Here is a great post! At least I learned a few things.
Here is an example. Salvageable explained Matthew 22:11-13, and I got it. The light bulb went on.
One of the odd things about Jesus’ parables is that the meaning of a parable was often designed to be obscure. Jesus apparently did not want those who were unwilling to make the effort to see Him and to hear Him, that is, to understand His teachings.
So, when I understand a parable, I do so with some relief. I want to know God.
Of course, there are other reasons we might not understand a parable. It has been two thousand years since Jesus’ death and resurrection. Jesus spoke a different language, and He lived in a different culture. So, we often have to work to understand the cultural references.
It seems God wants us to work to understand Him. Fortunately, that work is easier when we share what we have learned.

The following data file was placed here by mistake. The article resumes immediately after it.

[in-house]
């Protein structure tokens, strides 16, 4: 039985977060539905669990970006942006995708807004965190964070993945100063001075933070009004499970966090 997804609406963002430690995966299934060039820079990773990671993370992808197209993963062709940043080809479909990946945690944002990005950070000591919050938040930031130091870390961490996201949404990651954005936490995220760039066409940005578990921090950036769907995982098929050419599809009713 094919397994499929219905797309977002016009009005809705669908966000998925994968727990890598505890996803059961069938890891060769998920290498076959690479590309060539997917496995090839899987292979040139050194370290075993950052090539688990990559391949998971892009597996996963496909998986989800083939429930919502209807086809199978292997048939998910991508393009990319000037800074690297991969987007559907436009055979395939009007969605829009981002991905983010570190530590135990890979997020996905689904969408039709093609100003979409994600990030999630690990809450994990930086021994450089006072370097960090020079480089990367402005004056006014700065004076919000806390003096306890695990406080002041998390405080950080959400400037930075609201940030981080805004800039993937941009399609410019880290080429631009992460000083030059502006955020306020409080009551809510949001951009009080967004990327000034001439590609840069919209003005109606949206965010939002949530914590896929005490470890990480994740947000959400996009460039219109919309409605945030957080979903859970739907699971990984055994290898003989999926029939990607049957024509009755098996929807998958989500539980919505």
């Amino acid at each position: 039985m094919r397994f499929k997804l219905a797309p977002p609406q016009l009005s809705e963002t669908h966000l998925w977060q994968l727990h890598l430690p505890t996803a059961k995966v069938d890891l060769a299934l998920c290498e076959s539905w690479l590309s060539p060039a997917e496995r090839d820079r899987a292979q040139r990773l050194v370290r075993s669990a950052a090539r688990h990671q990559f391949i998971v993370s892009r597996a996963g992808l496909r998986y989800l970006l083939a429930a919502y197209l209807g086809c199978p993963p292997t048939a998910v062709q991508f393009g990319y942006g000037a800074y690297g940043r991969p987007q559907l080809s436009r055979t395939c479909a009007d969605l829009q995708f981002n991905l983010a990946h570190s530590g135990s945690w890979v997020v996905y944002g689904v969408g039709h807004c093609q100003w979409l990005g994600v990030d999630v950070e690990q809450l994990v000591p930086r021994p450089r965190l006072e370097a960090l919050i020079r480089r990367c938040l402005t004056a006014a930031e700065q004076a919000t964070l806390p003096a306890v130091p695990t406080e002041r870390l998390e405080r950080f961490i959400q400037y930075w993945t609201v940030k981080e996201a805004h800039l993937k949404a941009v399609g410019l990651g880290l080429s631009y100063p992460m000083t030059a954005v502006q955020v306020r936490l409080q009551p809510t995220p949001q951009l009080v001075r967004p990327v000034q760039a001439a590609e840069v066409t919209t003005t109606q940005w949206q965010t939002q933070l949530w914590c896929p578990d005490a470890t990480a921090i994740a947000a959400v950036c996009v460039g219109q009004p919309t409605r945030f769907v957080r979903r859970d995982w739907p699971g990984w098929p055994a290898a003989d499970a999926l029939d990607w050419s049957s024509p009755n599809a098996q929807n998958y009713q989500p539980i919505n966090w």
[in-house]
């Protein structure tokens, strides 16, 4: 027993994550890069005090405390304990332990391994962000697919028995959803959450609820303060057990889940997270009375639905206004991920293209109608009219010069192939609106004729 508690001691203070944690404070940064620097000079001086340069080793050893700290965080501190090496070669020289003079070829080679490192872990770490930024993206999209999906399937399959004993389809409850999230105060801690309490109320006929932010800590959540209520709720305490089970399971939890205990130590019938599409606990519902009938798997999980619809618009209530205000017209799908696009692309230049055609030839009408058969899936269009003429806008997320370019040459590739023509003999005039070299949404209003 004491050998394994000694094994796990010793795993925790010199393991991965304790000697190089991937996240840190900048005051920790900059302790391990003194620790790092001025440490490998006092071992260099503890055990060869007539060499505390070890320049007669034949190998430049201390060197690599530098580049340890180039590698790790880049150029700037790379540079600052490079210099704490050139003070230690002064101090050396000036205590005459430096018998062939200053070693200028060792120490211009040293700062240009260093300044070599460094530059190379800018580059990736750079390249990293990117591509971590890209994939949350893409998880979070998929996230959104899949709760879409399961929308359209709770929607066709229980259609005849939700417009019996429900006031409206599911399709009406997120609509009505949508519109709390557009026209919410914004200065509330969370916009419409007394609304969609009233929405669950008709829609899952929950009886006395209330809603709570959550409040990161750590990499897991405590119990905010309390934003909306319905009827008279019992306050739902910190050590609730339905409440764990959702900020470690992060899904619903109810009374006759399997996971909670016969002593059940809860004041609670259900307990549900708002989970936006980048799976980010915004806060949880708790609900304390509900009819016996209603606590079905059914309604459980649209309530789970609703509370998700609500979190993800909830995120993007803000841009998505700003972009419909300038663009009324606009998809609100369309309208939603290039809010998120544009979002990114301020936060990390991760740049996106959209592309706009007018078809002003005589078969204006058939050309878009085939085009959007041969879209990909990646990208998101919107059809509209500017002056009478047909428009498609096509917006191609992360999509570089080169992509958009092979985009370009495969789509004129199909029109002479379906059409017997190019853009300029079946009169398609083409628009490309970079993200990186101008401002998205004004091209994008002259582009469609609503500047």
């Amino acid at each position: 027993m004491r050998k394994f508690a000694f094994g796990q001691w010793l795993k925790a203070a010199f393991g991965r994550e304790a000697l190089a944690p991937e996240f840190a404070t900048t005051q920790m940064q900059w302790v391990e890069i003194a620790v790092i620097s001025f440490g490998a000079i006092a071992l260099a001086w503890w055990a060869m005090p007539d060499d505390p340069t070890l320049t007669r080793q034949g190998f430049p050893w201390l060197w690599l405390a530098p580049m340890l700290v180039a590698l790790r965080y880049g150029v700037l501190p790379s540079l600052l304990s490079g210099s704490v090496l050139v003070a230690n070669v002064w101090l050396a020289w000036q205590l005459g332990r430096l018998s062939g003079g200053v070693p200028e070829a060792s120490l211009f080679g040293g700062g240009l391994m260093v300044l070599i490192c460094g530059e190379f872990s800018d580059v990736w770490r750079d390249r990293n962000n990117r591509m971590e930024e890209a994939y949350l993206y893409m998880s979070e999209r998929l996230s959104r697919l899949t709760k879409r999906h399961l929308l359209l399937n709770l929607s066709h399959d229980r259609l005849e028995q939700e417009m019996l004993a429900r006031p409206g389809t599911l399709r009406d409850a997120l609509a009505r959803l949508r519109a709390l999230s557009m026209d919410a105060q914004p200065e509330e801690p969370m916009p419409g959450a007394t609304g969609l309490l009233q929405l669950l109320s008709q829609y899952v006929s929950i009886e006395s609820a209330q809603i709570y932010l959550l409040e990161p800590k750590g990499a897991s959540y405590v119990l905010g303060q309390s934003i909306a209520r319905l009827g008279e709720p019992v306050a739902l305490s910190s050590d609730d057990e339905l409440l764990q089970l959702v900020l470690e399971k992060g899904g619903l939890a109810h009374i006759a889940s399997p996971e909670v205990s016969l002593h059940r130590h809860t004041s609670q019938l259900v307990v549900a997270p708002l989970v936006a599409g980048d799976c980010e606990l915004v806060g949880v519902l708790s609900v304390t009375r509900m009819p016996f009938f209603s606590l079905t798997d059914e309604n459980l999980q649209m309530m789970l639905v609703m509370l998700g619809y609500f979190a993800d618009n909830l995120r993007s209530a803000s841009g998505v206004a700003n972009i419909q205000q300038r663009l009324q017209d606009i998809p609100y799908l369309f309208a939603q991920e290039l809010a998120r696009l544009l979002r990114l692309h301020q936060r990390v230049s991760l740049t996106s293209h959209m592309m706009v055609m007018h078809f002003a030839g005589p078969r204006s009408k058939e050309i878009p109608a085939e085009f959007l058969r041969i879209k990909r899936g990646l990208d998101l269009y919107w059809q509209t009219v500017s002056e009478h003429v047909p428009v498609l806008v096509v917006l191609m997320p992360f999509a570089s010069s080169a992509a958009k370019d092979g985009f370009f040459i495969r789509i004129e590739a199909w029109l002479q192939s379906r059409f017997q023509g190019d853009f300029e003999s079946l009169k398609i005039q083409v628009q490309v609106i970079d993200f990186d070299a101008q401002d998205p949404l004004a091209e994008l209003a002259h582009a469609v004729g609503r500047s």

My thanks to Salvageable for sharing.
Philip Jacob Spener was a pastor and theologian in the seventeenth century (the 1600s). He was born and raised during the Thirty Years War, when his homeland of Germany was devastated by fighting between Protestants and Roman Catholics following the Protestant Reformation of the Church that began with Martin Luther in the sixteenth century. Spener believed that the Church needed a second Reformation, turning away from so-called “dead orthodoxy” and focused on Christ-like living. Like many preachers from other times and other places, Spener said that Christian faith should be a matter of the heart and not a matter of the head.
Here is a quote from Spener’s “Pia Desideria”: Let us remember that in the last judgment we shall not be asked how learned we were and whether we displayed our learning before the world; to what extent we enjoyed the favor of men and knew how to keep…
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